Grams, A Flash Fiction Story

My father used to mow my grandparent’s lawn. He would plop my Little sister Rachel and I in the living room, with a fudgsicle and an orange crush soda, and go out to mow grass that was always way overdue for a cut. Dad would always leave the front door open, and the screen door closed so we would know where he was at all times.

I can still hear his voice as he was going out the door, “Abby, watch your sister, and no going down in the basement or up in the attic.” These were easy to follow rules because both those places contained monsters. Every kid knew that.

Grandma would pat the couch and tell me to come sit by her. She knew that between my sister and me, my imagination was more developed. I’d get off the chair that Rachel and I would fight over every visit, and my sister would quickly steal it. Getting to talk and sit with Grandma was a treat that only seemed to be bestowed on me.

Grandma always smelled of baby powder and just a tint of something that was unpleasant. I didn’t mind it, though. I loved talking with my Grandmother. She told me about olden times. Times when there were more horses than cars on the road. Times where men wore suits and women wore long dresses and hats so big, they shaded not just their faces but their whole bodies. Hearing about the hats always made me smile.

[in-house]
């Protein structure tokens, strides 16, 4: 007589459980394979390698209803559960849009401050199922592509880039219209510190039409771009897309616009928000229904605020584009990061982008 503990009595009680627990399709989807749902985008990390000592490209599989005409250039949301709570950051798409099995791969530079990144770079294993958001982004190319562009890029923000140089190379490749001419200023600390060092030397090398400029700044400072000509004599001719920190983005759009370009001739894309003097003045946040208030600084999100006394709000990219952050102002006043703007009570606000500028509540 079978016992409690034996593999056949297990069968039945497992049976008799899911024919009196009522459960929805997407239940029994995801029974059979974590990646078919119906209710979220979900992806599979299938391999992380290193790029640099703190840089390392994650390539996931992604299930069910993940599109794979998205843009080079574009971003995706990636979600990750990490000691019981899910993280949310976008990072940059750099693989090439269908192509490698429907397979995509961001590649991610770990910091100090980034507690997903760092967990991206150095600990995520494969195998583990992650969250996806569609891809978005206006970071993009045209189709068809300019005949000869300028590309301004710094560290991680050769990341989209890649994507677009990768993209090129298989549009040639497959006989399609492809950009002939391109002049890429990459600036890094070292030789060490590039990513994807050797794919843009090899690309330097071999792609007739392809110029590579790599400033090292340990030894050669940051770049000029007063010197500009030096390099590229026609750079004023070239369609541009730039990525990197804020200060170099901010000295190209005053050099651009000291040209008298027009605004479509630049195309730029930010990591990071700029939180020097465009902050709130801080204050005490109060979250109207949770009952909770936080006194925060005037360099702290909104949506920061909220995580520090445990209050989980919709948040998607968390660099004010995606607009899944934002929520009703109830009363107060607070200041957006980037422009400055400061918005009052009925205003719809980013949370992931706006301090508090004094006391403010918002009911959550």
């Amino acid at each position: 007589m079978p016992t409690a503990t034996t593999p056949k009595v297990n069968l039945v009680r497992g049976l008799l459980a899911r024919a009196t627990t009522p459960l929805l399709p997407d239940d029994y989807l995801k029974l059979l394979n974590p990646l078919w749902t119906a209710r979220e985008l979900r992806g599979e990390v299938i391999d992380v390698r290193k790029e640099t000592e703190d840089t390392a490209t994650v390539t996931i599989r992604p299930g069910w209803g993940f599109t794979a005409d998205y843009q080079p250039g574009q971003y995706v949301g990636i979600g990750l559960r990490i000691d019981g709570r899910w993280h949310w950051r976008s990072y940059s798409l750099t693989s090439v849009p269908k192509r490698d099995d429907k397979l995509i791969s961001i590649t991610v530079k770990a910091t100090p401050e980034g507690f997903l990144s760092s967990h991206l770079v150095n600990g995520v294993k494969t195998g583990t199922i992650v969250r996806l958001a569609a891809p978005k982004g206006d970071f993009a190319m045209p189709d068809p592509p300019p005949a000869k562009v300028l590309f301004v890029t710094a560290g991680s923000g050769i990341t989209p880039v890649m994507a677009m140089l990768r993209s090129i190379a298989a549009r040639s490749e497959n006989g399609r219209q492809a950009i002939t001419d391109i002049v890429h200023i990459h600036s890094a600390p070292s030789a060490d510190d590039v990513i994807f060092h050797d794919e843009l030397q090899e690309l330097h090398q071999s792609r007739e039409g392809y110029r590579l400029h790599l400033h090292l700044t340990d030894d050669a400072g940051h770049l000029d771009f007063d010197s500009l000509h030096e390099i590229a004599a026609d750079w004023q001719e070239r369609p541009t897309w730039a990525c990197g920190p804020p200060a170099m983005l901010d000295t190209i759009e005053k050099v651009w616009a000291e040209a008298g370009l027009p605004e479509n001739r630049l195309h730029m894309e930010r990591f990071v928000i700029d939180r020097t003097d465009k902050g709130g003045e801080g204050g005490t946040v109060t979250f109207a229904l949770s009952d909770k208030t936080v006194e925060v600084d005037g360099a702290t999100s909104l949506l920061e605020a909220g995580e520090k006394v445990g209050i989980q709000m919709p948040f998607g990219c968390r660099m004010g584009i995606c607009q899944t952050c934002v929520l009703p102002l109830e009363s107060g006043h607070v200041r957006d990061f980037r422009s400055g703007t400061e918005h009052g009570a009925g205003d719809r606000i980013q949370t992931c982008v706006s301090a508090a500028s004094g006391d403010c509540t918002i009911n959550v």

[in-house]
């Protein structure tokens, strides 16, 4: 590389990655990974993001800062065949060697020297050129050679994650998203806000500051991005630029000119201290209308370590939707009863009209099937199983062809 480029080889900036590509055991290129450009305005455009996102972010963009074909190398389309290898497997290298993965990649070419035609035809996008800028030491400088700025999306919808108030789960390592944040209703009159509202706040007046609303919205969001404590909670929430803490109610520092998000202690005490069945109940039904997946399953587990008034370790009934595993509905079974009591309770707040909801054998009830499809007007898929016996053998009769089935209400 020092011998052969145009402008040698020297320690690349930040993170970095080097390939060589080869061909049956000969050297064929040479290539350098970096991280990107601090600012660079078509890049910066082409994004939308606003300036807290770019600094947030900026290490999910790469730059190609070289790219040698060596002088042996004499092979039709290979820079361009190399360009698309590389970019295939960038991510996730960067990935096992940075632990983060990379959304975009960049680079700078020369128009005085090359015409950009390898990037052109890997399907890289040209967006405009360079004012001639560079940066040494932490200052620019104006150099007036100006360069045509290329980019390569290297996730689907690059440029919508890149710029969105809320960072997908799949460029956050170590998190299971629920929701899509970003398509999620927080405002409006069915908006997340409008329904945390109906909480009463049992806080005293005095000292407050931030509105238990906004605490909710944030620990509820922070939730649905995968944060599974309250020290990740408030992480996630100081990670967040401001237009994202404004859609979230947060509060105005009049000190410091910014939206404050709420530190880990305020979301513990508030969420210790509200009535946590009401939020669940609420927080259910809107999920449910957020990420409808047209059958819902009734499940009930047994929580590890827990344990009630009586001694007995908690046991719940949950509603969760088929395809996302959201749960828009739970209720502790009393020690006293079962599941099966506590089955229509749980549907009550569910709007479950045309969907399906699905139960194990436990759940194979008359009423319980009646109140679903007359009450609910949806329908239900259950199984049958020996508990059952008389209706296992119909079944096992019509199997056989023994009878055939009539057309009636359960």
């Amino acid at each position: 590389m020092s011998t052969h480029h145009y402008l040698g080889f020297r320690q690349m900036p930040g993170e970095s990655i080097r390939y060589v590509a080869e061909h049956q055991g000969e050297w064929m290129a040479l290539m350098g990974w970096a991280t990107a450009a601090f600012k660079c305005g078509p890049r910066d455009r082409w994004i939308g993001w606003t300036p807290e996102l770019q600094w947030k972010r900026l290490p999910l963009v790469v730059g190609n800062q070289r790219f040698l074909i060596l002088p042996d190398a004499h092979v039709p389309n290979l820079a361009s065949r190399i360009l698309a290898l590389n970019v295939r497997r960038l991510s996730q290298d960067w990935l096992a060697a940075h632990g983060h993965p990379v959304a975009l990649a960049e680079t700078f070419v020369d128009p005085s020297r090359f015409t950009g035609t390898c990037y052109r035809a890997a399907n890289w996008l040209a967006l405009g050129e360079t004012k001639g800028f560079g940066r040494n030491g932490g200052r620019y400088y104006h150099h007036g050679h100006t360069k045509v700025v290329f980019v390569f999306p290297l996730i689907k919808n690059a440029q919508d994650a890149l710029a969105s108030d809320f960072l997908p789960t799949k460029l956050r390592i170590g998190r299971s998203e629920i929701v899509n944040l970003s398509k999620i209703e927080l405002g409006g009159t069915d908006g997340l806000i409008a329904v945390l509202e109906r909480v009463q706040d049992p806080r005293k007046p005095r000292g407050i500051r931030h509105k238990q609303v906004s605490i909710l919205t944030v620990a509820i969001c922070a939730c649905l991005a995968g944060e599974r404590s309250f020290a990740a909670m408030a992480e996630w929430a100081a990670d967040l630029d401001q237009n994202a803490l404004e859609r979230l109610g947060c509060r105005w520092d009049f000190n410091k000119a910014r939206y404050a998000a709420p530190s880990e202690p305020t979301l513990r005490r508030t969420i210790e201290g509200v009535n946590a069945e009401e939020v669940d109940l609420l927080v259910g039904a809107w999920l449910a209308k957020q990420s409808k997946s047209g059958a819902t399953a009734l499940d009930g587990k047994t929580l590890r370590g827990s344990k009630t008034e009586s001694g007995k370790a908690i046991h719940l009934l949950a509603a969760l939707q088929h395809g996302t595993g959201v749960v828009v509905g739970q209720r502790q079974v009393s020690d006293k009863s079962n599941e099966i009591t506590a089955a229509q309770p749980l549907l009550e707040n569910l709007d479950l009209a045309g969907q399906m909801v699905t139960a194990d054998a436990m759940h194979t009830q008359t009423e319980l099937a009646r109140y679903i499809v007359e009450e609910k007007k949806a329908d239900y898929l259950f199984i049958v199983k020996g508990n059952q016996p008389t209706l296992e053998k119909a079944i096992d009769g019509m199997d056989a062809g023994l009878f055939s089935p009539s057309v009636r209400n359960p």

She would tell me about the day she met my Grandpa. How they’d fallen in love on a summer day. They’d had a picnic next to a pond, and Grandpa had sung to her. She would laugh and always tell me how Grandpa was the worse singer, but she loved him more because of it. Mainly because he dared to do it.

Grandma always knew when dad was just about done with the lawn. She would end our talk the same every time. With a saying, I tell my kids to this day.

She would say, “Death is an illusion for the living, Abby. Love is the only real thing.”

My dad would come in and ask me who I was talking to. A couple of times I had said Grandma, but I quit saying that because it would make my father upset. So, I would say no one. We would close the house up and go home. I really wish I could have met my Grandma when she was alive.

Author: ErnieHoward

Ernie Howard was born on January 29,1977, during a Minnesota blizzard. His two storytelling parents almost didn't make it to the hospital in their beat-up blue Cadillac. Ernie is the author of The Pool, A World Without, Walter, Float, On Holiday with an S.O.B. The Night Portals series, Melody 8 series as well as other titles. All of these books are available on Kindle. Ernie lives with his wife and 3 boys in Henderson, NV, where he dreams up new stories and tries to live every day to the fullest. Have any questions? Want to say hello? Connect with me below. Facebook: https://www.facebook.com/ErnieWritesBooks/ Website: https://erniehowardwrite.com

One thought on “Grams, A Flash Fiction Story”

Leave a Reply

Please log in using one of these methods to post your comment:

WordPress.com Logo

You are commenting using your WordPress.com account. Log Out /  Change )

Google photo

You are commenting using your Google account. Log Out /  Change )

Twitter picture

You are commenting using your Twitter account. Log Out /  Change )

Facebook photo

You are commenting using your Facebook account. Log Out /  Change )

Connecting to %s

This site uses Akismet to reduce spam. Learn how your comment data is processed.